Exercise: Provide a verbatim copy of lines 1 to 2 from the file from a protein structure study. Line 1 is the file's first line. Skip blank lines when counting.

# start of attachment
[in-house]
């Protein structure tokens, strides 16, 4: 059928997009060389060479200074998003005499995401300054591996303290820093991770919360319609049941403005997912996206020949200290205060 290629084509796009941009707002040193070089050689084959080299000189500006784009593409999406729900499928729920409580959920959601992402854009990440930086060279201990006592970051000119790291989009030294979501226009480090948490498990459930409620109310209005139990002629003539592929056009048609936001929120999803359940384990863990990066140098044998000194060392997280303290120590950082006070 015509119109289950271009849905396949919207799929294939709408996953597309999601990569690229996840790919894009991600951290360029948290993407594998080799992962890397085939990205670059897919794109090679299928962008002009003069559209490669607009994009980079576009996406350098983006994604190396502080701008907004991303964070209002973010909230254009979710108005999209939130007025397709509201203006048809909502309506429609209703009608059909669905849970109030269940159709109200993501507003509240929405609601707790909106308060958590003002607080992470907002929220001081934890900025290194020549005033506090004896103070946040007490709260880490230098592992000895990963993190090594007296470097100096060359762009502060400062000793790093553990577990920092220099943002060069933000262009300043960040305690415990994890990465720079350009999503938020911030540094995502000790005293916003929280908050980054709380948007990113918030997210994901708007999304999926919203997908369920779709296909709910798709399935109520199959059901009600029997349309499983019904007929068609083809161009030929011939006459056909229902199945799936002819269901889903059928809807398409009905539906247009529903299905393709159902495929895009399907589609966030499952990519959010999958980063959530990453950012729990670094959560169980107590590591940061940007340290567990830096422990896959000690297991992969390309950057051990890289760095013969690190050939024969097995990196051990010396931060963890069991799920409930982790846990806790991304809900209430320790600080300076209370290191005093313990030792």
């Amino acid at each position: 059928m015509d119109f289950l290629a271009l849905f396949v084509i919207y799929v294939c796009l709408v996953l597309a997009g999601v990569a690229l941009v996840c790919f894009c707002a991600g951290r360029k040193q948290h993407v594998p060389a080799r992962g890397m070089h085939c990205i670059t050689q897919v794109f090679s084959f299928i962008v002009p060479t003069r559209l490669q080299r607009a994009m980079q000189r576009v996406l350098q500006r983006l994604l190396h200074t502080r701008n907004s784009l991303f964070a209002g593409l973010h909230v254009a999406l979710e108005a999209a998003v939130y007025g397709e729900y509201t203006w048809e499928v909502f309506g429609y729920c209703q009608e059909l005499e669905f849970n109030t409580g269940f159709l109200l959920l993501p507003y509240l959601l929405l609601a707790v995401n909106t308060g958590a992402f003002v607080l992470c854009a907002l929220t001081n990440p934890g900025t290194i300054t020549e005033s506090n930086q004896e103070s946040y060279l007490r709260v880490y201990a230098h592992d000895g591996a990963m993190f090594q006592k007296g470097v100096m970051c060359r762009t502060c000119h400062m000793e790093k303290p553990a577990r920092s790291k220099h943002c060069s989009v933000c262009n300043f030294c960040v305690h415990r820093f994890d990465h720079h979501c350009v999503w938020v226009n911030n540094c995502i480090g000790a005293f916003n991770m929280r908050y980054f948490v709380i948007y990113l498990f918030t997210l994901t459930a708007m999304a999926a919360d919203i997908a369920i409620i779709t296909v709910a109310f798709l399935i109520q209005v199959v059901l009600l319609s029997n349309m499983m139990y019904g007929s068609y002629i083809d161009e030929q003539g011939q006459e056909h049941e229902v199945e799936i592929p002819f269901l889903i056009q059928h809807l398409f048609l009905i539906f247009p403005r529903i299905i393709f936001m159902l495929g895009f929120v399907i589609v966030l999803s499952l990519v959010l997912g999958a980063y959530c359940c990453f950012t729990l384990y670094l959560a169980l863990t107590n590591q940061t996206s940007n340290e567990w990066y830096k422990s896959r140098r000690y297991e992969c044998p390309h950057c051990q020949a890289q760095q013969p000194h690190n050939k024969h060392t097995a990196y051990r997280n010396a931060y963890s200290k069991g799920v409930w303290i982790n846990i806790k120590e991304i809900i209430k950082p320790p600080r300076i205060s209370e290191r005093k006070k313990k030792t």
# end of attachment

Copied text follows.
[in-house]
């Protein structure tokens, strides 16, 4: 059928997009060389060479200074998003005499995401300054591996303290820093991770919360319609049941403005997912996206020949200290205060 290629084509796009941009707002040193070089050689084959080299000189500006784009593409999406729900499928729920409580959920959601992402854009990440930086060279201990006592970051000119790291989009030294979501226009480090948490498990459930409620109310209005139990002629003539592929056009048609936001929120999803359940384990863990990066140098044998000194060392997280303290120590950082006070 015509119109289950271009849905396949919207799929294939709408996953597309999601990569690229996840790919894009991600951290360029948290993407594998080799992962890397085939990205670059897919794109090679299928962008002009003069559209490669607009994009980079576009996406350098983006994604190396502080701008907004991303964070209002973010909230254009979710108005999209939130007025397709509201203006048809909502309506429609209703009608059909669905849970109030269940159709109200993501507003509240929405609601707790909106308060958590003002607080992470907002929220001081934890900025290194020549005033506090004896103070946040007490709260880490230098592992000895990963993190090594007296470097100096060359762009502060400062000793790093553990577990920092220099943002060069933000262009300043960040305690415990994890990465720079350009999503938020911030540094995502000790005293916003929280908050980054709380948007990113918030997210994901708007999304999926919203997908369920779709296909709910798709399935109520199959059901009600029997349309499983019904007929068609083809161009030929011939006459056909229902199945799936002819269901889903059928809807398409009905539906247009529903299905393709159902495929895009399907589609966030499952990519959010999958980063959530990453950012729990670094959560169980107590590591940061940007340290567990830096422990896959000690297991992969390309950057051990890289760095013969690190050939024969097995990196051990010396931060963890069991799920409930982790846990806790991304809900209430320790600080300076209370290191005093313990030792």